Mechanical circulatory assist (MCS) devices such as ventricular assist devices (VADs) are often employed to augment the function of failing ventricles in patients with advanced heart failure. However, these devices have limitations such as mechanical failure, infection, bleeding, and thrombosis. Patients on continuous-flow VADs undergo pharmacotherapy that includes both anticoagulant and antiplatelet prophylaxis such as aspirin. In the present study, the researchers aimed at establishing an in vitro method to compare the efficiency of pharmacotherapy with device design changes. The researchers developed an in vitro system using platelets isolated from donors that were circulated in a flow loop with prosthetic heart valves. Different conditions were compared using platelets isolated from patients treated with aspirin and platelets directly exposed to aspirin in vitro. Platelet activation state was measured and showed a reduction of platelet activation rate in both aspirin treatment in vitro and in vivo compared to untreated control. The study demonstrates the ability of a practical in vitro tool to test the antiplatelet efficacy of a drug and compare it to device modifications.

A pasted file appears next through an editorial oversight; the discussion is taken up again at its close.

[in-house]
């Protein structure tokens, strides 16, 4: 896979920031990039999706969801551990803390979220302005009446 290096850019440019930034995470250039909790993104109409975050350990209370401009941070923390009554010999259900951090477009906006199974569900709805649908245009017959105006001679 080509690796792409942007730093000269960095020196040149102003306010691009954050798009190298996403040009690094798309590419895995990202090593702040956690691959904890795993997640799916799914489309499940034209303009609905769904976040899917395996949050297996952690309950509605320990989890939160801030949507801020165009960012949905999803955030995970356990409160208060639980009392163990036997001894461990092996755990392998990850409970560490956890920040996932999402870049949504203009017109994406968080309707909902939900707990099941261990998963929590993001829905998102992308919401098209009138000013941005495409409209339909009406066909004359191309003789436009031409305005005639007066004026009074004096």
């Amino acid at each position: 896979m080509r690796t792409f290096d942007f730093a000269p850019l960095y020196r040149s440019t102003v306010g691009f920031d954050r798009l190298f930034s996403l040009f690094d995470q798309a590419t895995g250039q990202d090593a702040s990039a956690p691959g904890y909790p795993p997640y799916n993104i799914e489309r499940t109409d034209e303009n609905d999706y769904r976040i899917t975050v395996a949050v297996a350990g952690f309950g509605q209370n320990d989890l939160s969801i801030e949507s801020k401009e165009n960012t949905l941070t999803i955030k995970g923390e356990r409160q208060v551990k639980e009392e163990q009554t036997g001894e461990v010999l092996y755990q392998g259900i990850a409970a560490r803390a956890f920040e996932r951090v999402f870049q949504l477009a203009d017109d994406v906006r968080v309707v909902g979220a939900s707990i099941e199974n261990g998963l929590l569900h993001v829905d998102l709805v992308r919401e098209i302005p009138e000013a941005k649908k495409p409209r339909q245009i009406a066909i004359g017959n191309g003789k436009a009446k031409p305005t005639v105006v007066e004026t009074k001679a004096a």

Comparative efficacy of in vitro and in vivo metabolized aspirin in the DeBakey ventricular assist device
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